6.7 - Using Learn_webgl_matrix - A Robot Arm Base

Graphics pipeline

This lesson introduces an example WebGL program that uses the Learn_webgl_matrix JavaScript class to create and manipulate transformation matrices. When you render a scene, there is a pre-processing step to initialize your context and separate steps to render an individual frame. We will discuss these two major issues separately.

This example will be enhanced in the next several lessons, so please make sure you understand this example before proceeding to the next lesson.

The Graphics Pipeline (Review)

We have discussed the graphics pipeline in previous lessons, but we need to review how the pipeline works. The first 3 operations in the pipeline are transformations which accomplish the following tasks:

  1. Model View Transform: This is actually two separate and distinct operations:
    • Model Transform: Transform a model into it’s correct size, location, and orientation.
    • View Transform: Transform a model into the correct location and orientation in front of the scene’s camera.
  2. Projection Transform: Transform a model to project it from 3-dimensional space onto a 2-dimensional viewing window.
  3. Normalize and Clip Transform: Transform a model so that it can be easily discarded if it is not in the view frame of the scene’s camera. (This is called “clipping” because one part of a model might be visible, while another part might not be.)

It is important that you understand the following “big ideas”:

  • All of these transform operations are performed by a 4-by-4 transformation matrix.
  • You must always include all of these transforms. They are all important to the graphics pipeline.
  • There are too many details to discuss all of these transforms at the same time. This lesson will concentrate on the model transform. The other transforms will be fully explained in future lessons. (In the following demo code we will “magically” create a view transform and a projection transform (which includes the normalize and clip Transform. For now, just recognize that these transforms are needed.)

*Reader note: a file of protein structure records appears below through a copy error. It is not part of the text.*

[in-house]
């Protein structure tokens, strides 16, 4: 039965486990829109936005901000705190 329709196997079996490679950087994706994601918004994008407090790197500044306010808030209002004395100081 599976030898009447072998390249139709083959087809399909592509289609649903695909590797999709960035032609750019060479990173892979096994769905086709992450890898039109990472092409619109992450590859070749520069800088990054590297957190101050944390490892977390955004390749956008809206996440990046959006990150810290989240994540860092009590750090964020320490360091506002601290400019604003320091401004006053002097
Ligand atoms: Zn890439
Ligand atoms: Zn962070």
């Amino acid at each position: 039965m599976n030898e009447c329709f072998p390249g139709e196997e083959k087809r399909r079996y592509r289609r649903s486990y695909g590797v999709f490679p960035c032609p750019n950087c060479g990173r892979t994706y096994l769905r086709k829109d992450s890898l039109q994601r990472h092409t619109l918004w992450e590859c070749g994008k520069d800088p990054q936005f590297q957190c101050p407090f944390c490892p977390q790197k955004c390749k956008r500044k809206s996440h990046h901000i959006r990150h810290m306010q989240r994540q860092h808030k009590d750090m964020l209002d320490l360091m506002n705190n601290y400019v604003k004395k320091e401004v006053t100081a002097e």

It is common practice to combine the model, view, and projection transformations into a single 4-by-4 transformation matrix so that a vertex shader only has to multiply each vertex once. This demo code creates such a combined transform. Remember that transformations must be ordered from right to left. Practically every WebGL program that you ever develop will create a vertex transformation matrix like this:

VertexTransform =ProjectionMatrix

Scene Rendering Initialization

Using good software development design principles, we create a JavaScript class to encapsulate the functionality needed to render a scene. The constructor of the class will perform the scene initialization. The constructor code is all statements that are not inside a sub-function of the class. Because we use the JavaScript "use strict"; mode, all variables and functions must be defined before they can be used. This causes the constructor code to be spread throughout the class definition. Study the following example code and then review the description of the code below.